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Old 12-08-2013, 07:52 AM   #1
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Dosing Dry Ferts Questions


hey guys,
im thinking of using dry ferts in the near future and i am not really to familiar with what i am going to need or the proper understanding of it. I know GLA has a selection of dry ferts.

The plants that i has so far in my 20 gal lon high tech are DHG and Pogostemon Helferi (Downoi) It is still cycling at the time and having some algae growing so im thinking of purchasing more plants.

Plants i had in mind are:
Japanica Blyxa
Hydro sp Japan
Rotala Green
Limnophila aromatica (real nice red/purple/green plant)

With these plants, what are some dry ferts that imay need to get a good balance and healthy tank.

The specs on my 20 gal long are:
flourite substrate 3-4 inches tall
finnex ray2
24 oz CO2 paintball w/ aquatek mini regulator
AQClear 30 filter
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Old 12-08-2013, 10:35 AM   #2
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Simply put, you need Macros and Micros. Macros being Nitrates, Phosphates, and Sulphates, while Micro nutrients being Iron, Copper, Magnesium, and other trace metals. I used to dose Nitrates, Phosphates and CSM+B; the fish in the tank supplied anything else needed.

Read about Estimative Index (EI) Dosing; there are a bunch of threads on all the planted tank forums. You'll find some charts about example dosing schedules using dry ferts.
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Old 12-08-2013, 01:02 PM   #3
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Simply put, you need Macros and Micros.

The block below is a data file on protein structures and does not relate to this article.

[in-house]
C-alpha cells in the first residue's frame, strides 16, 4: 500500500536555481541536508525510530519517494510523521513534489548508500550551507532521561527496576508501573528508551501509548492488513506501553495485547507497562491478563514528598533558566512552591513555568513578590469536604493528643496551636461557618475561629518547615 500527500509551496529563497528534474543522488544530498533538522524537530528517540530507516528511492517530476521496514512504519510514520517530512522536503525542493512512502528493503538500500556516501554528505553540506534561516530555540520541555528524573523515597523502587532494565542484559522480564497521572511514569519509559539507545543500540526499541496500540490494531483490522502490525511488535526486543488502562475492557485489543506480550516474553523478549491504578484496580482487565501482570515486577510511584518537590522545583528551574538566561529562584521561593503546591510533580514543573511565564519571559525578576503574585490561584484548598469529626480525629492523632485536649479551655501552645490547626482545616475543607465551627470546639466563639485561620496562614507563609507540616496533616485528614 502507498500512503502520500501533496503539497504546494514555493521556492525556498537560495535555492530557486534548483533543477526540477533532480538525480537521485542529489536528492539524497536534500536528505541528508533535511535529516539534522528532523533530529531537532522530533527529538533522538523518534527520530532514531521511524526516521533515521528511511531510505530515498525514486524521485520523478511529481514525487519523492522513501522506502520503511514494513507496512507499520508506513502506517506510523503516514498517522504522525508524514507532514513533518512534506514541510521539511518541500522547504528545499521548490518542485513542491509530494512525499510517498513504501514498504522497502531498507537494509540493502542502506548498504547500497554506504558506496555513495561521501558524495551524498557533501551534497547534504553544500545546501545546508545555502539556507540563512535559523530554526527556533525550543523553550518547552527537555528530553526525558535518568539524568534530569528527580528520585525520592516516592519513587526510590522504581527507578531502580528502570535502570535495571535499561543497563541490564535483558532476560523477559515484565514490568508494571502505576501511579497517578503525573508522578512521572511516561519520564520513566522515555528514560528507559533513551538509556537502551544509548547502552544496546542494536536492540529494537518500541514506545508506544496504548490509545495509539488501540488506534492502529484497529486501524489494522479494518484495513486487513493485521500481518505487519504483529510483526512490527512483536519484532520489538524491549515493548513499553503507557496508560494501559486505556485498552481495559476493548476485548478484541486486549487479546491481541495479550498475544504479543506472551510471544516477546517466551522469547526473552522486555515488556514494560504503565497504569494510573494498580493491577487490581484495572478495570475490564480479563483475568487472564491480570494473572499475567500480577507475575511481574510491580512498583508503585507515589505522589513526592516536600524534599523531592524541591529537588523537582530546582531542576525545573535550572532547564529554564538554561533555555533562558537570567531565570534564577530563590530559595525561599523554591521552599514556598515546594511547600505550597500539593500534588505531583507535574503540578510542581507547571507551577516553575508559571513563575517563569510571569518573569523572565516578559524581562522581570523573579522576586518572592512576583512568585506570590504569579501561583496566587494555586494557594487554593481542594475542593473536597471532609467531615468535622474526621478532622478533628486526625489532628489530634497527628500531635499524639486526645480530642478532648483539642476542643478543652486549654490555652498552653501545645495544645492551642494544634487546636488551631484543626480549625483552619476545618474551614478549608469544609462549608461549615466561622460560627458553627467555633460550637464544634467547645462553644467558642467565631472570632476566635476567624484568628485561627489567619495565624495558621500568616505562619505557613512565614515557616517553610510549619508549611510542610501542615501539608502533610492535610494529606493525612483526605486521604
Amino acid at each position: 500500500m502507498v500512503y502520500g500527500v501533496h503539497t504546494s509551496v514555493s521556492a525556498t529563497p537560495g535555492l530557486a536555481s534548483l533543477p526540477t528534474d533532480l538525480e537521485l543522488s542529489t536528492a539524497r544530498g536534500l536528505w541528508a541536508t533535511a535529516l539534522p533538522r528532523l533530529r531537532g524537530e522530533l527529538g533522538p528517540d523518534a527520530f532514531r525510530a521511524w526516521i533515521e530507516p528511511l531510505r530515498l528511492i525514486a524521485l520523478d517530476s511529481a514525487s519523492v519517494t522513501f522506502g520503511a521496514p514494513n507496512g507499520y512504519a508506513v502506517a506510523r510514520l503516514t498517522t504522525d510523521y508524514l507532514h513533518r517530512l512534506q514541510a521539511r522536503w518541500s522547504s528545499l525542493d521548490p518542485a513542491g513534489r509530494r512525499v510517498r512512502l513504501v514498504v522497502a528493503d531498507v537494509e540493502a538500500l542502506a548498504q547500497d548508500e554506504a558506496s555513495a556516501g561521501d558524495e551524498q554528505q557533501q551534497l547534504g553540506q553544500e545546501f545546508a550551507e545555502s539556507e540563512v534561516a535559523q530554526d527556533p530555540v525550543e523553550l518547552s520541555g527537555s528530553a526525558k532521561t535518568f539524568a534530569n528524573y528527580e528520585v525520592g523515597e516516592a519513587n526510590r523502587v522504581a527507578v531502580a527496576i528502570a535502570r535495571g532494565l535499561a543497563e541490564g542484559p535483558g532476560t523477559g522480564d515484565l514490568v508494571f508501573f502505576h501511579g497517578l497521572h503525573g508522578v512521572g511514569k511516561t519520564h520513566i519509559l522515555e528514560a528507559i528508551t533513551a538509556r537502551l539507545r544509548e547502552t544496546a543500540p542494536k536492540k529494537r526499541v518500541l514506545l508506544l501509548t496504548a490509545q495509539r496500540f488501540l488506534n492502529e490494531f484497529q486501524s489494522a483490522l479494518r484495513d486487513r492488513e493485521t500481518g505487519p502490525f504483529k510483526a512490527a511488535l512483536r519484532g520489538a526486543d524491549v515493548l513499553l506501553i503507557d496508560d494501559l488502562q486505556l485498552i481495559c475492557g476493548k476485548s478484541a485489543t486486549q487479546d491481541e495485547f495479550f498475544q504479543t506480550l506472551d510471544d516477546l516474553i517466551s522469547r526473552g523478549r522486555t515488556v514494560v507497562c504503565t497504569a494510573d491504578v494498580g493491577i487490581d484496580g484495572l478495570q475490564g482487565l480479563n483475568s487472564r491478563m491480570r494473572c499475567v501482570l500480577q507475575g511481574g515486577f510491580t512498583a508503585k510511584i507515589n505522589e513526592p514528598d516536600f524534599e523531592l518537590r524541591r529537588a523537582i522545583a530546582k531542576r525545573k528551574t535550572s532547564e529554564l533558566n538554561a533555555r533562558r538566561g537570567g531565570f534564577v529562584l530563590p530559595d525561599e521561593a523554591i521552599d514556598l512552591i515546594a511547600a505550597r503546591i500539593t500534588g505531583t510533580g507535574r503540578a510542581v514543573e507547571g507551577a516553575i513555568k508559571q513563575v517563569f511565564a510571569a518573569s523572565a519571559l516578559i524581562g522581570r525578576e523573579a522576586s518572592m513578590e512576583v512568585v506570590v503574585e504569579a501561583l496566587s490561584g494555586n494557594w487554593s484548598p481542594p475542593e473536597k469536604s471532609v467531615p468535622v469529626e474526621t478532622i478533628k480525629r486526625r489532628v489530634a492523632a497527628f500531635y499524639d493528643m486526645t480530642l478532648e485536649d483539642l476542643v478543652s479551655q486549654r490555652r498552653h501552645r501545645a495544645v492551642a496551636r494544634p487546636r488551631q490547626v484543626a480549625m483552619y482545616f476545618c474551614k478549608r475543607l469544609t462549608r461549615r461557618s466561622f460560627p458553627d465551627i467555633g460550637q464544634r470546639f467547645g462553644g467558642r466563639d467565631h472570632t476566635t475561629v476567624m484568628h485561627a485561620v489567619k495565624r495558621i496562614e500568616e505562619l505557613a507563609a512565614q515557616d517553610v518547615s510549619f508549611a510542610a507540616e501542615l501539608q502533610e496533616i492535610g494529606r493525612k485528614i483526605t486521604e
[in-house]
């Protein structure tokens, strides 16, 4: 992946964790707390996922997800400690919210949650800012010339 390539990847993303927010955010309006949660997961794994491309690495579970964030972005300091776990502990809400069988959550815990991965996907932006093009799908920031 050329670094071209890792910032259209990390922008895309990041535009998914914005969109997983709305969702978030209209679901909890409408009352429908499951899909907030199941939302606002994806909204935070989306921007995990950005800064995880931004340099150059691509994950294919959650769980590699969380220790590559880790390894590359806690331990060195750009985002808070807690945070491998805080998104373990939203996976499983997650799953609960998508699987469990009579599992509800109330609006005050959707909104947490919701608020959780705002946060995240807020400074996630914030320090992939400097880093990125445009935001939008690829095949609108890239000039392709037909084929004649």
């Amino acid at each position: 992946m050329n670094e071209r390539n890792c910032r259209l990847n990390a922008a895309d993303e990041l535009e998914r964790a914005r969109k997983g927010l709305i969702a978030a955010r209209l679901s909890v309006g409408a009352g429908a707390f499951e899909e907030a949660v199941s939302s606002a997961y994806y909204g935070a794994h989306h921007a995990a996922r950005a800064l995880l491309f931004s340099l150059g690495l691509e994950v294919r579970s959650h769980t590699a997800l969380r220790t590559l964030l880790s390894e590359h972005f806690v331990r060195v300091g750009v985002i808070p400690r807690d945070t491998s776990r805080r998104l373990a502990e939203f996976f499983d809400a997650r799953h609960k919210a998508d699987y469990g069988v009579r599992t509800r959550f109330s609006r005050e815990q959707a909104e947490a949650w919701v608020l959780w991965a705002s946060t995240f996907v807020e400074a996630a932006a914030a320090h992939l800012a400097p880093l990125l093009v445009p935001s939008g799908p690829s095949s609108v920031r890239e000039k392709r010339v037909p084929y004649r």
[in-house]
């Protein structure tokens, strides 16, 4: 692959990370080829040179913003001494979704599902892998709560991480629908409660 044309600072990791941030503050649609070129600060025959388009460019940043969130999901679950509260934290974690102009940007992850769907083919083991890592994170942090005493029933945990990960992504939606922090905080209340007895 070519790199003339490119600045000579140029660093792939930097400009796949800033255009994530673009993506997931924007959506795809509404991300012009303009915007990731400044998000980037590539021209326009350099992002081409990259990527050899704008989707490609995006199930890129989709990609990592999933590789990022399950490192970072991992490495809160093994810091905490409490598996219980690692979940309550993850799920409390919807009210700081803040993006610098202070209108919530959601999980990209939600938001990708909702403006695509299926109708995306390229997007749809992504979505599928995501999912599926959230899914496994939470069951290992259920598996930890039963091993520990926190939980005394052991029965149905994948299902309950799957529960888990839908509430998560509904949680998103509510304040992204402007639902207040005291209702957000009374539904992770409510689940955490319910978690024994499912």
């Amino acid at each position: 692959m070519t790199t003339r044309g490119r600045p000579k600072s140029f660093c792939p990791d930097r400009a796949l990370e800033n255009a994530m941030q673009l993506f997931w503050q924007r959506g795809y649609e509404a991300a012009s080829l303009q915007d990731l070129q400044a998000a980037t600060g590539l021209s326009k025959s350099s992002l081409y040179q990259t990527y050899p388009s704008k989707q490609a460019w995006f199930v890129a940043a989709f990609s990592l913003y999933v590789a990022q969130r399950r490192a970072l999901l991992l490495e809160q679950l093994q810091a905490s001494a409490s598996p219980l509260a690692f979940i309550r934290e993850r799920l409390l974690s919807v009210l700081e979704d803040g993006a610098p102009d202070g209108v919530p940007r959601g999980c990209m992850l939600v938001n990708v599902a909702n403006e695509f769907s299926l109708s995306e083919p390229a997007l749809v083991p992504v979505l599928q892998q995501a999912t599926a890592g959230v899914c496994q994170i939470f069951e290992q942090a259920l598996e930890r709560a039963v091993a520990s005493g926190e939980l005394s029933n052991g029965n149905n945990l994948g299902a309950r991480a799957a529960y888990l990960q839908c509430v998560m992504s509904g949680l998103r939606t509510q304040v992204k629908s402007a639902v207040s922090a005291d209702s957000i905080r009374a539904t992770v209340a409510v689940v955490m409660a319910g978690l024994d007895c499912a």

Read about Estimative Index (EI) Dosing; there are a bunch of threads on all the planted tank forums.
+1

Here is a primer article on the estimative index, EI light: for those less techy folks. Here is one that digs a little deeper, The Estimative Index of Dosing, or No Need for Test Kits.

The basic fertilizers would be KNO3, KH2PO4 and Plantex CSM +B. If your GH is low (below 3gDH) you will need GH booster as well which will add magnesium, calcium and potassium. In some cases an adequate GH can be mostly calcium so adding magnesium may be needed. If so just use epsom salt available at most stores.

You may want to check out users selling dry fertilizers here. You will be supporting the hobbyists, get a better price, and in many cases better advise/support. Nilocg is the one user that comes to mind. His prices are better than any online store I have found. Just look in the for sale section on this site.
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Old 12-09-2013, 04:03 AM   #4
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thanks guys!
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Old 12-09-2013, 04:12 AM   #5